Tuesday, 24 May 2011

Teesside Digital Forensics Conference

As readers of this blog will know, I spend a lot of my time at Universities talking to forensics students.  I have spoken at Teesside University for the last four years and for the last two years, my company has awarded a cash prize for the best presentation at the annual Teesside Digital Forensics Conference.  This year, the quality of presentations was exceptionally high but the prize for best presentation was won by Louise Purvis who has kindly written a summary of the event and her presentation below:

 "The Teesside Digital Forensics Conference (TDFCon) is an event organised and run by final year Digital Forensics and Forensic Computing students at Teesside University.  The students are responsible for the full organisation of the event, from arranging catering and inviting guests, to creating contingency plans for the day of the event!  In addition to the organisation, students are also required to prepare and present papers, which must last approx. 45 minutes. 

As secretary of the conference, I was very involved with the organisation stages, so when the event received such good feedback from the guests and our course leader it was very pleasing to see many months of hard work and organisation go to plan, especially as it was the last assessment of our final year, and therefore marked the end of our time here at Teesside University.   

We were also incredibly grateful to the guests, who ranged from representatives from HMRC, Trading Standards, Northumbria Police and Teesside Uni. staff and Graduates, who took the time to attend and offer advice and support to the students.  We are obviously also very grateful to David Sullivan for providing the prize for the best presentation.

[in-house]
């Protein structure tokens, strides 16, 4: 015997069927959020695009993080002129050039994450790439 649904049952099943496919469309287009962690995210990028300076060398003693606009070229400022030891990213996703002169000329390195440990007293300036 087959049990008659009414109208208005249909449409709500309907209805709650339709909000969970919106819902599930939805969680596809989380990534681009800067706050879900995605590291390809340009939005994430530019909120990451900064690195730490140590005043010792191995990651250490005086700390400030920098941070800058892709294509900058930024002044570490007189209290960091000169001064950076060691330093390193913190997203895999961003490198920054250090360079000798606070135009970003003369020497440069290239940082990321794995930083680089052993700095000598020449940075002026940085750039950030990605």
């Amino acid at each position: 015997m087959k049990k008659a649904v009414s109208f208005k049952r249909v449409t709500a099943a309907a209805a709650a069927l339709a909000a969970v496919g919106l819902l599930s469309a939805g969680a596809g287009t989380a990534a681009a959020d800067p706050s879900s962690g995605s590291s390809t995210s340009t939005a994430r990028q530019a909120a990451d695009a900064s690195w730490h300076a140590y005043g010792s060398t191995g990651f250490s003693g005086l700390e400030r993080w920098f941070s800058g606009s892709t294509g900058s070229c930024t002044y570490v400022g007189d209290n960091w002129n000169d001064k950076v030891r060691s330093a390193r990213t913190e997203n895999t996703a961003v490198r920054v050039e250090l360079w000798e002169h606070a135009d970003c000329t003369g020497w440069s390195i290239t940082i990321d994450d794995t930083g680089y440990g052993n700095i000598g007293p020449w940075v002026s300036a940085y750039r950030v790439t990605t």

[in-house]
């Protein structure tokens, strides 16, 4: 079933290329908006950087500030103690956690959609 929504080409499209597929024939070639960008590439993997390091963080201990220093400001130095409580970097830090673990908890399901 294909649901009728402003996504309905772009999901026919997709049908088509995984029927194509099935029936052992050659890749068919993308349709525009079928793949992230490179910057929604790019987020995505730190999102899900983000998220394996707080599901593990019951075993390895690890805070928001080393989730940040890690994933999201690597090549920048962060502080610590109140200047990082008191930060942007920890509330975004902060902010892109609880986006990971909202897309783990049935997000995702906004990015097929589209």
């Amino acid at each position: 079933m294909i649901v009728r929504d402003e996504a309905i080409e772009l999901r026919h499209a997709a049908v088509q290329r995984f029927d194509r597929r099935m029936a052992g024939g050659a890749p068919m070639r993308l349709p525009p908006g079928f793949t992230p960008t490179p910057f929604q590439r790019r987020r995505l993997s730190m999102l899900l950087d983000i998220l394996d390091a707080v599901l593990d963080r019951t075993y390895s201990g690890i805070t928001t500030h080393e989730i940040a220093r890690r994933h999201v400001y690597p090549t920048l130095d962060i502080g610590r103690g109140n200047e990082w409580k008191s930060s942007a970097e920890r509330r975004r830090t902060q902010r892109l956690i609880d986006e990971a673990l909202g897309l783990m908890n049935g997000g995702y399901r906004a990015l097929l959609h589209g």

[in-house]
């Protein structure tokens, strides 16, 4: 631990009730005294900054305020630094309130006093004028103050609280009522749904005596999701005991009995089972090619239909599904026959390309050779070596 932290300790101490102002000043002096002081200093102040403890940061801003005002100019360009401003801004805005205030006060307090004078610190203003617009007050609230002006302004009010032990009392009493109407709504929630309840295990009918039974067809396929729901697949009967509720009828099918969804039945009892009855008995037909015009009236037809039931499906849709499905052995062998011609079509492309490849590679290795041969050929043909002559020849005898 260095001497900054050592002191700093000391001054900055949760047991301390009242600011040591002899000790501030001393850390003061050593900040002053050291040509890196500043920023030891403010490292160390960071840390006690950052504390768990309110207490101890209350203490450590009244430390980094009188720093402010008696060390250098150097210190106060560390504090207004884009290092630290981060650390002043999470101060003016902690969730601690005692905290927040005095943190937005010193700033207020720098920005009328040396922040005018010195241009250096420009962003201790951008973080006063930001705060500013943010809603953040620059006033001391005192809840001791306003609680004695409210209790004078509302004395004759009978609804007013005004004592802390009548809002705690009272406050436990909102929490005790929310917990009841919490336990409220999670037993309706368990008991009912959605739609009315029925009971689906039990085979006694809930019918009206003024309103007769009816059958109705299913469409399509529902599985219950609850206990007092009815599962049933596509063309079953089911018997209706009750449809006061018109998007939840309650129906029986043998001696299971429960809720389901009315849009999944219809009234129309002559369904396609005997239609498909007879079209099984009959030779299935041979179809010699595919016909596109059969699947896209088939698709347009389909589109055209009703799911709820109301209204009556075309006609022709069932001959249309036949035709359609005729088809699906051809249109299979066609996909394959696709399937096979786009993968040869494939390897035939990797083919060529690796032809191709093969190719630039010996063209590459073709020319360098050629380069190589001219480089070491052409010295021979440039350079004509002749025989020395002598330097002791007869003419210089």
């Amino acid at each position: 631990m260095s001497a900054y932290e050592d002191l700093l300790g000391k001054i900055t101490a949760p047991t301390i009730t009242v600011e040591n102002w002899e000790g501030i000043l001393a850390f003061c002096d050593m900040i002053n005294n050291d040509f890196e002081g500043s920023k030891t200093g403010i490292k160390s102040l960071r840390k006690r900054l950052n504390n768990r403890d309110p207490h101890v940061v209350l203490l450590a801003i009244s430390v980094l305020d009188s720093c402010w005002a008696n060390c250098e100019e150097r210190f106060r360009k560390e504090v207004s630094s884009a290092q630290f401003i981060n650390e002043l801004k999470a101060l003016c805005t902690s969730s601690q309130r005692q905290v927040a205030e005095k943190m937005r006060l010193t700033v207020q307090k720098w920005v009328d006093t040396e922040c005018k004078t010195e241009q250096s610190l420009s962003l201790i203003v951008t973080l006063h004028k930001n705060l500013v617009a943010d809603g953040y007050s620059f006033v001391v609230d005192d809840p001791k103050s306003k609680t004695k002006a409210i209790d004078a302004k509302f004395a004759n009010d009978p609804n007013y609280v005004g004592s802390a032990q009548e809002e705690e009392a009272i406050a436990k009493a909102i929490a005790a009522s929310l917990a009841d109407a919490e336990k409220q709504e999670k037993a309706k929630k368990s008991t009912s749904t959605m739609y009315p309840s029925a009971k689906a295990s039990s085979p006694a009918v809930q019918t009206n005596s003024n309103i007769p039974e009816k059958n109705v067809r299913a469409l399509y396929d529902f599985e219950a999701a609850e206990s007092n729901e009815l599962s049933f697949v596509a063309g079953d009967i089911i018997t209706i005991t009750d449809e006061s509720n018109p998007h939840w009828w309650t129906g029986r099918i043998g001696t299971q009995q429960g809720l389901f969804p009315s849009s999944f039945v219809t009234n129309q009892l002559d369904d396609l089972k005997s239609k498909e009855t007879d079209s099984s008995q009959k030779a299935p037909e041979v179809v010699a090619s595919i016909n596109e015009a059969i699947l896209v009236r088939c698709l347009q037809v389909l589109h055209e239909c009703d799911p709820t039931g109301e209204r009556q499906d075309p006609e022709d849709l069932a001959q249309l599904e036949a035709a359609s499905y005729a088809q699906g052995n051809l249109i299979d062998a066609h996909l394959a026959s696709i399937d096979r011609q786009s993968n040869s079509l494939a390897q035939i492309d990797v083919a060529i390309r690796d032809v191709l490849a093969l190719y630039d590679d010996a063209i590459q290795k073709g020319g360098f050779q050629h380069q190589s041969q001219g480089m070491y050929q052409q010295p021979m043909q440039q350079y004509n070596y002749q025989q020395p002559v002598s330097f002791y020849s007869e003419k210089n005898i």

My presentation was based on my final year project “Online Vulnerability: Identifying Characteristics for Victim Profiling”.  It aimed to identify what it is about a victim that makes them an attractive target to criminals, and what vulnerable areas are preyed upon.  I chose this area after speaking to Arron Martin Zeus Brown, my course leader, as I wanted a project that mattered, and could in the future, potentially make a difference.  There is a noticeable gap in literature in this area, in that much research addresses cybercriminal profiling, but very little is currently available about the victims of cybercrimes.  

After conducting a thorough literature review, the 17 characteristics identified which contributed to vulnerability levels were grouped into four specific categories, namely: Biological, such as gender and age; Psychological, such as human emotions and desires, trust, and impulse; Situational, such as environment, exposure to risk and time spent online, and finally Social, such as lifestyle, education, experience and employment.  All of the aforementioned areas were believed to hold some influence over levels of vulnerability online, as they all contribute to victimization.

My presentation aimed to raise awareness of these areas, as many of them such as trust, are carried out at a subconscious level by an internet user on a daily basis, without fully considering the implications and the risks.  Educating users as to what it is that makes them attractive targets online, as opposed to what the risks are and instructing them what (not) to do online, could be a useful aide against preventing cybercrime.  Those who are aware of such vulnerable behaviours may alter their online activity/behaviour in such a way that they could minimise the risk of being targeted and subsequently becoming a victim.

Winning ‘best presentation’ of the conference came as a complete shock and was totally unexpected, as there were so many good presentations over the two days.  I was just pleased the guests and other students found my presentation interesting, and hopefully took on board the message I was trying to purvey"

Contact Louise

I should add that Louise is actively seeking employment in the field.  For more details about Louise take a look at her Linkedin Profile: http://uk.linkedin.com/pub/louise-purvis/20/536/7a or email Louise directly at: louisejpurvis@gmail.com.  

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